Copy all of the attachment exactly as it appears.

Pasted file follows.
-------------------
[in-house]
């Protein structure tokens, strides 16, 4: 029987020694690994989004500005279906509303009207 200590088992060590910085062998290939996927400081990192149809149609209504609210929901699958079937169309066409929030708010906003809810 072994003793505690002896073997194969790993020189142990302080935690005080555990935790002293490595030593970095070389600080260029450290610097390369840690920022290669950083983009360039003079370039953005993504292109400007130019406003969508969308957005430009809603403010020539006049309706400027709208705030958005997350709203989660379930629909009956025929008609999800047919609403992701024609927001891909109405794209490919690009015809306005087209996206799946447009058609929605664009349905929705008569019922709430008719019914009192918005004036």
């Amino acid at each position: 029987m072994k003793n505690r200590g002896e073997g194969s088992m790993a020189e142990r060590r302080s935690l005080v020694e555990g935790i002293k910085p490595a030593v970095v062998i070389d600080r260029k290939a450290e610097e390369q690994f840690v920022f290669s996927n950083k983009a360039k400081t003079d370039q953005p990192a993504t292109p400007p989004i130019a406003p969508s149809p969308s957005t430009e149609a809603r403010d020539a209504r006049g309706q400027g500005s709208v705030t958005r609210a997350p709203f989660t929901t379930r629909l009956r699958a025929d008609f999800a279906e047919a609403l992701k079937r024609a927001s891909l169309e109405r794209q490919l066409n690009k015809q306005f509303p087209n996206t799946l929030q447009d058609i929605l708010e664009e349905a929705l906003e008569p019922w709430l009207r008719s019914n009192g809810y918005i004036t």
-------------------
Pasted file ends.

[in-house]
């Protein structure tokens, strides 16, 4: 029987020694690994989004500005279906509303009207 200590088992060590910085062998290939996927400081990192149809149609209504609210929901699958079937169309066409929030708010906003809810 072994003793505690002896073997194969790993020189142990302080935690005080555990935790002293490595030593970095070389600080260029450290610097390369840690920022290669950083983009360039003079370039953005993504292109400007130019406003969508969308957005430009809603403010020539006049309706400027709208705030958005997350709203989660379930629909009956025929008609999800047919609403992701024609927001891909109405794209490919690009015809306005087209996206799946447009058609929605664009349905929705008569019922709430008719019914009192918005004036």
């Amino acid at each position: 029987m072994k003793n505690r200590g002896e073997g194969s088992m790993a020189e142990r060590r302080s935690l005080v020694e555990g935790i002293k910085p490595a030593v970095v062998i070389d600080r260029k290939a450290e610097e390369q690994f840690v920022f290669s996927n950083k983009a360039k400081t003079d370039q953005p990192a993504t292109p400007p989004i130019a406003p969508s149809p969308s957005t430009e149609a809603r403010d020539a209504r006049g309706q400027g500005s709208v705030t958005r609210a997350p709203f989660t929901t379930r629909l009956r699958a025929d008609f999800a279906e047919a609403l992701k079937r024609a927001s891909l169309e109405r794209q490919l066409n690009k015809q306005f509303p087209n996206t799946l929030q447009d058609i929605l708010e664009e349905a929705l906003e008569p019922w709430l009207r008719s019914n009192g809810y918005i004036t």